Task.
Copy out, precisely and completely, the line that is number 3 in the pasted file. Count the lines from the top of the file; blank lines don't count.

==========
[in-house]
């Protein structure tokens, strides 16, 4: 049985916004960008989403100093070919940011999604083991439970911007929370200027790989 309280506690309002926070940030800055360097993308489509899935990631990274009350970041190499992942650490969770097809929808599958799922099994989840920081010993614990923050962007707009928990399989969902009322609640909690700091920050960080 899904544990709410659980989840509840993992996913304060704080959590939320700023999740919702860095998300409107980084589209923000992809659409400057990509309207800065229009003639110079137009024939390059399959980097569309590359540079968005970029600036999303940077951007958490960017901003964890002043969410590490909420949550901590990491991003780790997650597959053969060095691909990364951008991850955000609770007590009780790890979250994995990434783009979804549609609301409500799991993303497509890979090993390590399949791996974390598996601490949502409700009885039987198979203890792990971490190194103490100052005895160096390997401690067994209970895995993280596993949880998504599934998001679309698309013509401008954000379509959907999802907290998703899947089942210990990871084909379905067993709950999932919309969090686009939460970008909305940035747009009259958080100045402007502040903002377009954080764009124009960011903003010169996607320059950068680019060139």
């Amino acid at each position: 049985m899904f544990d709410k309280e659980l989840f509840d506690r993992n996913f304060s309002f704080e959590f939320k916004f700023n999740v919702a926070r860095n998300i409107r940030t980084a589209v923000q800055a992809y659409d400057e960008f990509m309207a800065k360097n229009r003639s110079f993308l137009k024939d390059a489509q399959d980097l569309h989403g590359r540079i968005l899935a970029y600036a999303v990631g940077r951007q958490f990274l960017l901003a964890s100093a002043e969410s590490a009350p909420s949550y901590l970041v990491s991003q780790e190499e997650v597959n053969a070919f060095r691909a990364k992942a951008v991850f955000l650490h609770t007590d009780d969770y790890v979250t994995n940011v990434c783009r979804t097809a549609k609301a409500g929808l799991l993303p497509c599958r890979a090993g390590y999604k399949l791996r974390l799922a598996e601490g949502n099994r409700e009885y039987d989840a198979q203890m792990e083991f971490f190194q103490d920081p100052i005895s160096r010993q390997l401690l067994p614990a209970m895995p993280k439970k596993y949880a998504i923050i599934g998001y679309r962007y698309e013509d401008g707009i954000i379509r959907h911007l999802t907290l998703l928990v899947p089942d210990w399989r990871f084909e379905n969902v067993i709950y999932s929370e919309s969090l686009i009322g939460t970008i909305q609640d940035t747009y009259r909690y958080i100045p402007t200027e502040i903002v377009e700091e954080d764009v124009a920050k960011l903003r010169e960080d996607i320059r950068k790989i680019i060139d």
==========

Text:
């Amino acid at each position: 049985m899904f544990d709410k309280e659980l989840f509840d506690r993992n996913f304060s309002f704080e959590f939320k916004f700023n999740v919702a926070r860095n998300i409107r940030t980084a589209v923000q800055a992809y659409d400057e960008f990509m309207a800065k360097n229009r003639s110079f993308l137009k024939d390059a489509q399959d980097l569309h989403g590359r540079i968005l899935a970029y600036a999303v990631g940077r951007q958490f990274l960017l901003a964890s100093a002043e969410s590490a009350p909420s949550y901590l970041v990491s991003q780790e190499e997650v597959n053969a070919f060095r691909a990364k992942a951008v991850f955000l650490h609770t007590d009780d969770y790890v979250t994995n940011v990434c783009r979804t097809a549609k609301a409500g929808l799991l993303p497509c599958r890979a090993g390590y999604k399949l791996r974390l799922a598996e601490g949502n099994r409700e009885y039987d989840a198979q203890m792990e083991f971490f190194q103490d920081p100052i005895s160096r010993q390997l401690l067994p614990a209970m895995p993280k439970k596993y949880a998504i923050i599934g998001y679309r962007y698309e013509d401008g707009i954000i379509r959907h911007l999802t907290l998703l928990v899947p089942d210990w399989r990871f084909e379905n969902v067993i709950y999932s929370e919309s969090l686009i009322g939460t970008i909305q609640d940035t747009y009259r909690y958080i100045p402007t200027e502040i903002v377009e700091e954080d764009v124009a920050k960011l903003r010169e960080d996607i320059r950068k790989i680019i060139d």